Apr 23, 2008

Two websites and one article.

This is a completely random blog post. Enjoy!

Everyone should join SwapTree.com and pick up some of my books! There's some quality Judaica on there, folks, among other things. You can see what I have and what I want by clicking here. It's such a snazzy idea -- trading movies, music, books and games. Awesome!

On an unrelated note: If you love cupcakes, let me guide you to the Cupcake Project. There are recipes and delicious photos.

And finally, I think this article is incredibly fascinating. It's about a woman from an Ethiopian Jewish tribe who organized Ethiopian seders at a restaurant in Edgewater here in Chicago over the weekend. I wish I had known about the seders! Argh!

The Jews of Ethiopia, known as Beta Israel or “House of Israel,” are a community with ancient traditions. The earliest reference dates back to the Ninth Century.

Most of Beta Israel no longer lives in Ethiopia though. In the 1970s, the rise of a Marxist government led to civil war and famine spread through the Horn of Africa, leading to a series of historic Israeli airlifts – called operations Moses (1984), Joshua (1985) and Solomon (1991) – to save about 42,000 Ethiopian Jews and take them to safety in Israel.

This exodus from Ethiopia mirrors the exodus of the Israelites from Egypt, and both stories were highlighted in the Seders [Zenash] Beyene hosted. ...

I miss everything,” she said. “I miss my people. I miss my religion.”

In Ethiopia, the Jewish culture was very strong Orthodox, she said. Their customs followed the rules and rituals laid out in the Torah, and are in line with Judaism practiced during the time of Moses.

This is because many Ethiopian Jews believe they are descendants of Moses, since his wife was Ethiopian and his relatives separated from the rest of the Israeli tribes after leaving Egypt. Others believe that they are descendants of Menelik I, the son of King Solomon and the Queen of Sheba.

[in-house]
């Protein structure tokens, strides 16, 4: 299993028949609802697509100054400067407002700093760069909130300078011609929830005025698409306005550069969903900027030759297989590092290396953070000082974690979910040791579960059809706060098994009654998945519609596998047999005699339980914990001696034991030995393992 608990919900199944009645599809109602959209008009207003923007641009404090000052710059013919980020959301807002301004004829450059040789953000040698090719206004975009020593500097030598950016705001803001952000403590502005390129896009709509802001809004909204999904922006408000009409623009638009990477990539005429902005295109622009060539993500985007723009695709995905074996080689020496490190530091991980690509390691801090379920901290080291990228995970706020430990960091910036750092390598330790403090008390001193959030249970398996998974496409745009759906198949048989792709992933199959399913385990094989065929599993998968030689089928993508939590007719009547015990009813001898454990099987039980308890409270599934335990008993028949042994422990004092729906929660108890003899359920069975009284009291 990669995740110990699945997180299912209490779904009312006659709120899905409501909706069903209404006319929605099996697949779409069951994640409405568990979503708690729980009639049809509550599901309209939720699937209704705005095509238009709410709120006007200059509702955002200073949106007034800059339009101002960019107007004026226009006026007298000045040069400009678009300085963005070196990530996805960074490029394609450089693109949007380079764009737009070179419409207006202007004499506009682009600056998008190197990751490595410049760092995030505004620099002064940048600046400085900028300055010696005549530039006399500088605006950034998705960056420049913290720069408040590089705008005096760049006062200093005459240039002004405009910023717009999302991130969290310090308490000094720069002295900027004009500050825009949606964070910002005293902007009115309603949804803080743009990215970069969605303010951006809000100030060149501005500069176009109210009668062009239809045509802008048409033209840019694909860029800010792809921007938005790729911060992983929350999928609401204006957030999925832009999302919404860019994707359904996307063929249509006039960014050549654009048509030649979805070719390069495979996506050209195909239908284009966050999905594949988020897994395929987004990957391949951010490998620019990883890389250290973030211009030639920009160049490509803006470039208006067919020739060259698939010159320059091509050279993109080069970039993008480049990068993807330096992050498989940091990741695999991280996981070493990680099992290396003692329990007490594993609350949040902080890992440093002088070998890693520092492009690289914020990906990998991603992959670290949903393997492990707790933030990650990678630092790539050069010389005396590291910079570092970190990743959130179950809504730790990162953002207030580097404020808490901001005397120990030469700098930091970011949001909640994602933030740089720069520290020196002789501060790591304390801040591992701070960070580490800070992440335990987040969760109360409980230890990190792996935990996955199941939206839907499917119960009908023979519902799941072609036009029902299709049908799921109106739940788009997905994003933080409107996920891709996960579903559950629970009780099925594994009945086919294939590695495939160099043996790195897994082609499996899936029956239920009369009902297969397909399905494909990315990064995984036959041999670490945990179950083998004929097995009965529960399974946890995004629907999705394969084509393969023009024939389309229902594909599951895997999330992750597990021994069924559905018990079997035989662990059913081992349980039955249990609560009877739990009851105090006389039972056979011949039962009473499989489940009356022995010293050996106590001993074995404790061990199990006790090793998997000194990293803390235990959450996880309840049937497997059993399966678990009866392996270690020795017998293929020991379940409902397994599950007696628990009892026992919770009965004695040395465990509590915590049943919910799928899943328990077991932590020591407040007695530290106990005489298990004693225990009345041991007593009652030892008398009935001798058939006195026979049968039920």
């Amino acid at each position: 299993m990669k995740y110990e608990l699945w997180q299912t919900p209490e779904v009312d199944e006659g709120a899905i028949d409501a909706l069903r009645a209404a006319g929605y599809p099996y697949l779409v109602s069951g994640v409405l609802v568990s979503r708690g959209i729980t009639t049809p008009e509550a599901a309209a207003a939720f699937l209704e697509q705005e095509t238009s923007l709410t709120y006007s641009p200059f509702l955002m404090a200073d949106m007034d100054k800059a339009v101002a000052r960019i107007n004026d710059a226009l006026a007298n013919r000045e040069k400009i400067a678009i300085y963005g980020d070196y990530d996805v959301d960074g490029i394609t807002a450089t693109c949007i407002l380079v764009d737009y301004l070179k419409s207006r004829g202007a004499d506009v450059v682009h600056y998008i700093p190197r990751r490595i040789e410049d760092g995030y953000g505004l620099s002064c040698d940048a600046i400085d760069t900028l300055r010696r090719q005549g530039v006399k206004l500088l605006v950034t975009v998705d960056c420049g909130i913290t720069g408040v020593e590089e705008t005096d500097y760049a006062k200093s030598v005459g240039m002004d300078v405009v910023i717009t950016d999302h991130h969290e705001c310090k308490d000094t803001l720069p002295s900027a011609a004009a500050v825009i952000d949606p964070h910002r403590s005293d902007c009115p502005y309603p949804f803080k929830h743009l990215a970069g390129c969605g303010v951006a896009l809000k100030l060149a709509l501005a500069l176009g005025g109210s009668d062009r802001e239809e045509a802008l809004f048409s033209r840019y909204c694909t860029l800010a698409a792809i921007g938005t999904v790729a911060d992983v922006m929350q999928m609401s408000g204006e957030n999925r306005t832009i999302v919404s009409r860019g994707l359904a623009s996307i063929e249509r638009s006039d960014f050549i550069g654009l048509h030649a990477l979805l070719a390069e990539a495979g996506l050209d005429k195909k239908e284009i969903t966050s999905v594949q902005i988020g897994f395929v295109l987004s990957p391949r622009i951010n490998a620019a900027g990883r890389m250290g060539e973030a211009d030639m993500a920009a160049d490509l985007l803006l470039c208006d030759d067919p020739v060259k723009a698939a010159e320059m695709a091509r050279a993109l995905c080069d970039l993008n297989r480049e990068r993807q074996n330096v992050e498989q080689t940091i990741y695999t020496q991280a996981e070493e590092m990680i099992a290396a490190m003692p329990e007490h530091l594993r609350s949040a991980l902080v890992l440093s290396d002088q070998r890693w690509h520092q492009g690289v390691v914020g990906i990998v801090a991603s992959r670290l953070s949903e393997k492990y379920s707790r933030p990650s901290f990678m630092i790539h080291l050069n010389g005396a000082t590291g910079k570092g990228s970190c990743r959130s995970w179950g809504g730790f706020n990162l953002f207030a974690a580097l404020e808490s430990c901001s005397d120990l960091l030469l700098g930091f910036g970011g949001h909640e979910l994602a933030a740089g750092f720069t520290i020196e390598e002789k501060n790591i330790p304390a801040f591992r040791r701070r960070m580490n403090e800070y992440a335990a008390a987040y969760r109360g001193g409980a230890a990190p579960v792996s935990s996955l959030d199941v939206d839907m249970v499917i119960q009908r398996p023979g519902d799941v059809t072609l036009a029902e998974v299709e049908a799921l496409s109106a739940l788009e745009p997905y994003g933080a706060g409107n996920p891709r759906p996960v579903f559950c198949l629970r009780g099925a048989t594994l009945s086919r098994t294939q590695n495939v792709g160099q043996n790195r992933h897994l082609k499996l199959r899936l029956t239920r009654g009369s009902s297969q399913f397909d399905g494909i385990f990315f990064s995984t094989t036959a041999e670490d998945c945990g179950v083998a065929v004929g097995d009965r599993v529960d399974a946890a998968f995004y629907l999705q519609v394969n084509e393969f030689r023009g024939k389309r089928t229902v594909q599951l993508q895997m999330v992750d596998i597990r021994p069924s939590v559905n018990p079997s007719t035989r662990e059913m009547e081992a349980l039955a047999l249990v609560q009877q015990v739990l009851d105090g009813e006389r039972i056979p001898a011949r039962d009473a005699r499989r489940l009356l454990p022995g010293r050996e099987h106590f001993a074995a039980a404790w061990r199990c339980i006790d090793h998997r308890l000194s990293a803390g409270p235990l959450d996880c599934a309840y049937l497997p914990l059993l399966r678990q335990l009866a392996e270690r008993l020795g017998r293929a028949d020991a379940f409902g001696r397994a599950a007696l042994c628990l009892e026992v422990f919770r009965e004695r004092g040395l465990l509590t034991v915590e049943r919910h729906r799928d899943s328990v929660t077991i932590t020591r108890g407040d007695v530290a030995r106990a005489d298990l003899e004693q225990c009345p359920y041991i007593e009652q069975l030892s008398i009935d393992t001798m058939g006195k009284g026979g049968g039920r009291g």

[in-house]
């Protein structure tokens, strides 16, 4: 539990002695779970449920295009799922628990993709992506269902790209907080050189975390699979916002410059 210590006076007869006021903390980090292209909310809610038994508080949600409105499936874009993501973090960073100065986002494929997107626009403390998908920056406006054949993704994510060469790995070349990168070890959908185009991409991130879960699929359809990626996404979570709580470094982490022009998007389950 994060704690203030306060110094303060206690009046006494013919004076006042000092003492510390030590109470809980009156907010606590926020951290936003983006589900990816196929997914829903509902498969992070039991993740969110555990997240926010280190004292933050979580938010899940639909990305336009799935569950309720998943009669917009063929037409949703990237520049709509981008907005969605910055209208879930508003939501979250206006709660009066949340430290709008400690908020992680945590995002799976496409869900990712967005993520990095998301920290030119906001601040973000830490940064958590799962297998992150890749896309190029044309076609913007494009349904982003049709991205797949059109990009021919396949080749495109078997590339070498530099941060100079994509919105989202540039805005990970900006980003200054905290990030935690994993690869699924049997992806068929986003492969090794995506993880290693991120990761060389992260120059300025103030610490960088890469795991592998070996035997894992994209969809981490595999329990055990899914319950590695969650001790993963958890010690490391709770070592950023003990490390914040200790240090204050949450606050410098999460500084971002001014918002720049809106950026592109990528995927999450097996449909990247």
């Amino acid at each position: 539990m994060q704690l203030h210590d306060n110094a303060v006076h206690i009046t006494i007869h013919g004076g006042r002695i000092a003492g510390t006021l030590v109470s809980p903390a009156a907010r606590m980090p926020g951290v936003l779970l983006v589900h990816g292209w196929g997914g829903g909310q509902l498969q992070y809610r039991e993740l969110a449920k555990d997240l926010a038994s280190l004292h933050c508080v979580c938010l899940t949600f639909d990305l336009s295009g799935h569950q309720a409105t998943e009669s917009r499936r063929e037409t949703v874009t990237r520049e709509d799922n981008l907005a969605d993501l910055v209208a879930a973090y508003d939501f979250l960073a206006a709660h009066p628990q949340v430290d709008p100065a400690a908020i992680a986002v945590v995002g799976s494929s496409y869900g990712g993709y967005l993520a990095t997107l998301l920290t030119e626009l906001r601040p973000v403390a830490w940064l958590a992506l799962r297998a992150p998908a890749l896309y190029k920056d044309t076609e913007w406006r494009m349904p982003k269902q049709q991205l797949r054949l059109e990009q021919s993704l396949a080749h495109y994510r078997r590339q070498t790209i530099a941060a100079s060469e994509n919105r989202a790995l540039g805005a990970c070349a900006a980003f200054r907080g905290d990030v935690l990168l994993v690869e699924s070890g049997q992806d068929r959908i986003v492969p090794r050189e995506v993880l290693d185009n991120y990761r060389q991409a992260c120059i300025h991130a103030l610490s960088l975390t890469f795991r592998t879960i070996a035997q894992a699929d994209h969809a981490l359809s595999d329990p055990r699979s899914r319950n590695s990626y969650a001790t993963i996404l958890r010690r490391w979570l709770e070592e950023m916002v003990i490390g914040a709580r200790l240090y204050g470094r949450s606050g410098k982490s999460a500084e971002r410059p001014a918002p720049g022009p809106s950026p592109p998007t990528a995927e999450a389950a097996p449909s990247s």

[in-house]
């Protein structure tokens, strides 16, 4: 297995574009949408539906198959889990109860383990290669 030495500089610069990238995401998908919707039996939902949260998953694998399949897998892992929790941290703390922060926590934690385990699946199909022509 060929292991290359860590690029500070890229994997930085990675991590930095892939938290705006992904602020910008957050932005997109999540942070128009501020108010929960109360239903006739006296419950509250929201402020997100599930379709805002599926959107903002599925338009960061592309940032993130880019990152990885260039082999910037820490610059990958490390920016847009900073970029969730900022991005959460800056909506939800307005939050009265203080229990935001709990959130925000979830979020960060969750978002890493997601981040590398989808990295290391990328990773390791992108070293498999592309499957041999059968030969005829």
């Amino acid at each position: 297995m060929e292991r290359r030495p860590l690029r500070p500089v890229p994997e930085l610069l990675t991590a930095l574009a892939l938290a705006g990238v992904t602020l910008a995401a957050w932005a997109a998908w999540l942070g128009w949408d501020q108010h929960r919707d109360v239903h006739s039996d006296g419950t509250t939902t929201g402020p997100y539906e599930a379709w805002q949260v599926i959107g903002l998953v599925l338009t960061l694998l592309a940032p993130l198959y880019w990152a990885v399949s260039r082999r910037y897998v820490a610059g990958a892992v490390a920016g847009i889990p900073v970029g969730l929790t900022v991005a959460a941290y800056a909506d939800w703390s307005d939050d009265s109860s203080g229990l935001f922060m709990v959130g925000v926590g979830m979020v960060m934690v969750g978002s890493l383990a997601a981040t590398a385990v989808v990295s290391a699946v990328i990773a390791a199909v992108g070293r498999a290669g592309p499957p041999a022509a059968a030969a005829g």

1 comments:

Shimshonit said...

Thanks for sharing this, Chavi. There is a large Ethiopian community here in Beit Shemesh, and they also had a special seder this year. Most of them made their journey to Israel by plane, but others walked here on foot (as Sudanese refugees have also been doing for months). There is a poem, written by Chaim Idissis and set to music by Shlomo Gronich and the Sheba Choir, about the foot journey of the Ethiopians. We listened to it in ulpan last year, and it's heartrending. I think it's called "The Journey."

The moon is watching from above
On my back is a light bag of food
The desert beneath me has no end ahead
And my mother promises my little brothers
"A little more, a little more
lift up your legs, a last push
towards Jerusalem"

The moonlight stood fast
Our bag of food was lost.
The endless desert
Cries of jackals
And my mother comforts my little brothers
"A little bit more, a little more
Soon we'll be redeemed
We won't stop going
To the land of Israel"

And at night bandits attacked
With a knife and a sharp sword
In the desert, the blood of my mother
The moon is my witness and I promise my brothers
"A little bit more, a little more
The dream will be fulfilled
One last effort before we get to Jerusalem"

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